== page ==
Anp32e induced the expression of fibrosis-related proteins in BUMPT cells. (A-C) qRT-PCR analysis of Anp32e, Fn and Col-I mRNA in BUMPT cells transfected with empty vector or Exp-Anp32e plasmids (n=4). (D-G) Western blotting and densitometry analysis of Anp32e, Fn, and Col-I proteins in BUMPT cells transfected with empty vector or Exp-Anp32e plasmids (n=4). *P < 0.05, **P <0.01 vs. empty vector group. Data represent means ± SD.
To investigate the underlying mechanism of Anp32e regulates RIF, we transfected BUMPT cells with an Anp32e overexpressed plasmid; cells transfected with the empty plasmid as control. ELISA assays showed that the TGF-β1 levels in culture supernatant were increased in Anp32e overexpressed BUMPT cells (Figure 10A). Western blotting showed that the overexpression of Anp32e increased the expression levels of TGF-β1and p-Smad3 in BUMPT cells (Figure 10B-D). Notably, the upregulation of p-Smad3, Fn and Col-I in BUMPT cells overexpressing Anp32e was significantly attenuated by SB431542 treatment (Figure 10E-H). These results suggest that Anp32e promotes fibrosis-related protein expression by activating the TGF-β1/Smad3 signaling pathway.
Chronic kidney disease (CKD) is a serious global public health problem and is associated with numerous late complications that can damage many systems of the human body. Consequently, CKD creates a heavy health and economic burden [21, 22]. As a common pathological change associated with various CKDs, RIF is characterized by the activation and accumulation of fibroblasts and myofibroblasts along with the extensive deposition of fibrosis-related proteins in the renal interstitium, including Fn and Col-I [2, 3, 23]. Consequently, there is an urgent need to identify effective targets to suppress RIF.
Anp32e is a specific histone H2A.Z chaperone that regulates the transcription of target genes by mediating the dissociation of H2A.Z from nucleosomes [24, 25]. Furthermore, Anp32e is also involved in the repair of double-strand breaks in DNA [8, 26]. Several studies have shown that Anp32e participates in the occurrence and development of tumors. For example, in triple-negative breast cancer, Anp32e is known to enhance the expression of transcription factor E2F1 and induce tumorigenesis . In thyroid cancer, the expression of Anp32e is upregulated and promotes the proliferation and migration of thyroid cancer cells by activating the AKT/mTOR/HK2 signaling pathway . Similarly, Anp32e is also involved in the occurrence of pancreatic cancer and lung cancer [13, 28]. Another study showed that in breast cancer, the downregulation of Anp32e inhibits the proliferation, migration, and invasion of tumor cells by blocking EMT , indicating that Anp32e promotes the occurrence of EMT, which is an important mechanism underlying RIF [29, 30]. In the present study, we aimed to confirm that Anp32e is a pro-fibrotic factor.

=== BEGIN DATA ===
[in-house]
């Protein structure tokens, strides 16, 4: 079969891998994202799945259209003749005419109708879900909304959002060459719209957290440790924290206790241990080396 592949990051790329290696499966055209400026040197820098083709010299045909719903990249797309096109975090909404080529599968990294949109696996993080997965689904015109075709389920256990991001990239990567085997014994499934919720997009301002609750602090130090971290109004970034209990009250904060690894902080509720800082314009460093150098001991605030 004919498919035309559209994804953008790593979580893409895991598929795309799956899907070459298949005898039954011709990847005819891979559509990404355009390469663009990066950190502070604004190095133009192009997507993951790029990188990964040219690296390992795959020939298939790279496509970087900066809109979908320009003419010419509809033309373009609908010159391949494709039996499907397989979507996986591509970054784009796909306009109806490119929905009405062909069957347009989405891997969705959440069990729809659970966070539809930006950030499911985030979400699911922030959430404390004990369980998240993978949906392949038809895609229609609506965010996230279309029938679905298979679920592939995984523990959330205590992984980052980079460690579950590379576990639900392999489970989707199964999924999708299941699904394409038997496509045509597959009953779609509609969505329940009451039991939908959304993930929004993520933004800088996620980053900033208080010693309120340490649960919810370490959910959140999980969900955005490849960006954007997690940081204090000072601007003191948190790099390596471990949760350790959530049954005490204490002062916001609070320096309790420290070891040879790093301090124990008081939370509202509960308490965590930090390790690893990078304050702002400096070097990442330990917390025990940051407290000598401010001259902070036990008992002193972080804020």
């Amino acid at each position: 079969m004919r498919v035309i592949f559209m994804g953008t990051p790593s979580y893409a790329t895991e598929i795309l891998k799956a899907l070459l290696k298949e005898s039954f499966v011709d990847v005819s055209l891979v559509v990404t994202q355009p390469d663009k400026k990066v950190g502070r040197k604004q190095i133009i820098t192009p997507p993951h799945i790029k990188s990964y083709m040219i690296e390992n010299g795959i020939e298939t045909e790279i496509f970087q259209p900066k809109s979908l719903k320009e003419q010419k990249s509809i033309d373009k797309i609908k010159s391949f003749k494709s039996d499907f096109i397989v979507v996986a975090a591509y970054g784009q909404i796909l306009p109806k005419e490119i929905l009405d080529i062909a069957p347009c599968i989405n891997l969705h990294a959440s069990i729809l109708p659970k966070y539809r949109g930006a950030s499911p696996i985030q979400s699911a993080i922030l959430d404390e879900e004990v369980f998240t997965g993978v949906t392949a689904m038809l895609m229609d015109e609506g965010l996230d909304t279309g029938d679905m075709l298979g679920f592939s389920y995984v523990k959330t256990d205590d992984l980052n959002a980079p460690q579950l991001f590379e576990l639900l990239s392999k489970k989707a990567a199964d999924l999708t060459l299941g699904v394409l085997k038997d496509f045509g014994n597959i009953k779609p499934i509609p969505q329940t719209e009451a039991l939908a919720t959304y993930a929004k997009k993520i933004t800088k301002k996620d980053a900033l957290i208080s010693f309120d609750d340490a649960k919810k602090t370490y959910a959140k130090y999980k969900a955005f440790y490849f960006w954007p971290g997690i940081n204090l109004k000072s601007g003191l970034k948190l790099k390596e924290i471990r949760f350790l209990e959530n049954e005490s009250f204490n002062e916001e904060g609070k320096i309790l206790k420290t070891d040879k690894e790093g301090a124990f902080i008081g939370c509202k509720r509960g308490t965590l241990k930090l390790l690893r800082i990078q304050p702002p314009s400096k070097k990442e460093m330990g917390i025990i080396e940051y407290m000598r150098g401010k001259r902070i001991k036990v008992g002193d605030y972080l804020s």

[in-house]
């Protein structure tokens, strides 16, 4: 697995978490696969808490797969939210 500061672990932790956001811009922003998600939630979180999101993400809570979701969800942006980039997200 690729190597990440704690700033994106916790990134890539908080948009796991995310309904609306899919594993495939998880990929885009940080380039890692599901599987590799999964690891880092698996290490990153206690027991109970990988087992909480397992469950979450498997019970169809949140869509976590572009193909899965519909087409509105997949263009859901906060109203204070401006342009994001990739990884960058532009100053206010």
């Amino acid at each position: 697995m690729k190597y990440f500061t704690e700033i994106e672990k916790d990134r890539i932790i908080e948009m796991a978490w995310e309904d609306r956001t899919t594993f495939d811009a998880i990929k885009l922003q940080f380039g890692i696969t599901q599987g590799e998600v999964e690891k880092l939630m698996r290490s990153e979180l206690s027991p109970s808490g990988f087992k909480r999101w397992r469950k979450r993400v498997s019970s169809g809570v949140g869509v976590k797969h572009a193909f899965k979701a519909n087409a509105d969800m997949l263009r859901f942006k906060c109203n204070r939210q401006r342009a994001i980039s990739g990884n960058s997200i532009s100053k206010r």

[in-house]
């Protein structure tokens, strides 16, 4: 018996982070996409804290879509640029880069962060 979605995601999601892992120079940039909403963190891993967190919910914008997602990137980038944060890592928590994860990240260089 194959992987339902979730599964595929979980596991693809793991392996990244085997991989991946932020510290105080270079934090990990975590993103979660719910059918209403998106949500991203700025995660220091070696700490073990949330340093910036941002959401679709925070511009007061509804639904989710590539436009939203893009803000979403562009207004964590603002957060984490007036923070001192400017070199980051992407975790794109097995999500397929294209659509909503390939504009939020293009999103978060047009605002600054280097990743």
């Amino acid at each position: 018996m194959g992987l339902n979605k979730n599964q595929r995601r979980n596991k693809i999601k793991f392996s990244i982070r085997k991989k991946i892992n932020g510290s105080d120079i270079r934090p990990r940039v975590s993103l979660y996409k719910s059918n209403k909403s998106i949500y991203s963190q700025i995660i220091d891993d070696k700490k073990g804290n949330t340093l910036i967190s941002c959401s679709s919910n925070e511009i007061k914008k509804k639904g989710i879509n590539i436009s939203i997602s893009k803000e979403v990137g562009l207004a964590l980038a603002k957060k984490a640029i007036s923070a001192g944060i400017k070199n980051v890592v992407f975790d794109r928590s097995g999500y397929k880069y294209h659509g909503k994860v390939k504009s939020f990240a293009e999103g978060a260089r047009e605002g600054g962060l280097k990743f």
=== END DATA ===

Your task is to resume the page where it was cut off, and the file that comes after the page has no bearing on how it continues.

The knockdown of Anp32e inhibited TGF-β1 expression and Smad3 phosphorylation in UUO mice. (A-C) IHC analysis and the positive areas (%) of TGF-β1 and p-Smad3 staining in various groups (×400). Scale bar, 50 μm, (n=4). (D-F) Western blotting and densitometry analysis of TGF-β1 and p-Smad3 proteins in various groups (n=4). *P < 0.05, **P < 0.01 vs. Sham group, #P < 0.05 vs. UUO + Scr shRNA group. Data represent means ± SD.
Anp32e activated the TGF-β1/Smad3 pathway in BUMPT cells. (A) ELISA analysis of TGF-β1 levels in BUMPT cells transfected with empty vector or Exp-Anp32e plasmids (n=3). (B-D) Western blotting and densitometry analysis of TGF-β1, t-Smad3 and p-Smad3 proteins in BUMPT cells transfected with empty vector or Exp-Anp32e plasmids (n=3). (E-H) Western blotting and densitometry analysis of t-Smad3, p-Smad3, Fn, and Col-I proteins in BUMPT cells transfected with empty vector or Exp-Anp32e plasmids, treated with or without SB431542 (n=3). *P < 0.05, **P <0.01 vs. empty vector group, #P < 0.05 vs. Exp-Anp32e group. Data represent means ± SD.
Anp32e promotes the deposition of fibrosis-related proteins by regulating TGF-β1/Smad3 signaling (By Figdraw). The expression of Anp32e was increased in renal tubular epithelial cells when stimulated by TGF-β1, and the upregulation of Anp32e also promoted TGF-β1 expression. TGF-β1 bound to its receptor and promoted phosphorylation of the downstream protein Smad3, which translocated into the nucleus and activated the fibrosis-related genes promoter, resulted in increased the expression of fibrosis-related proteins and leading to renal interstitial fibrosis.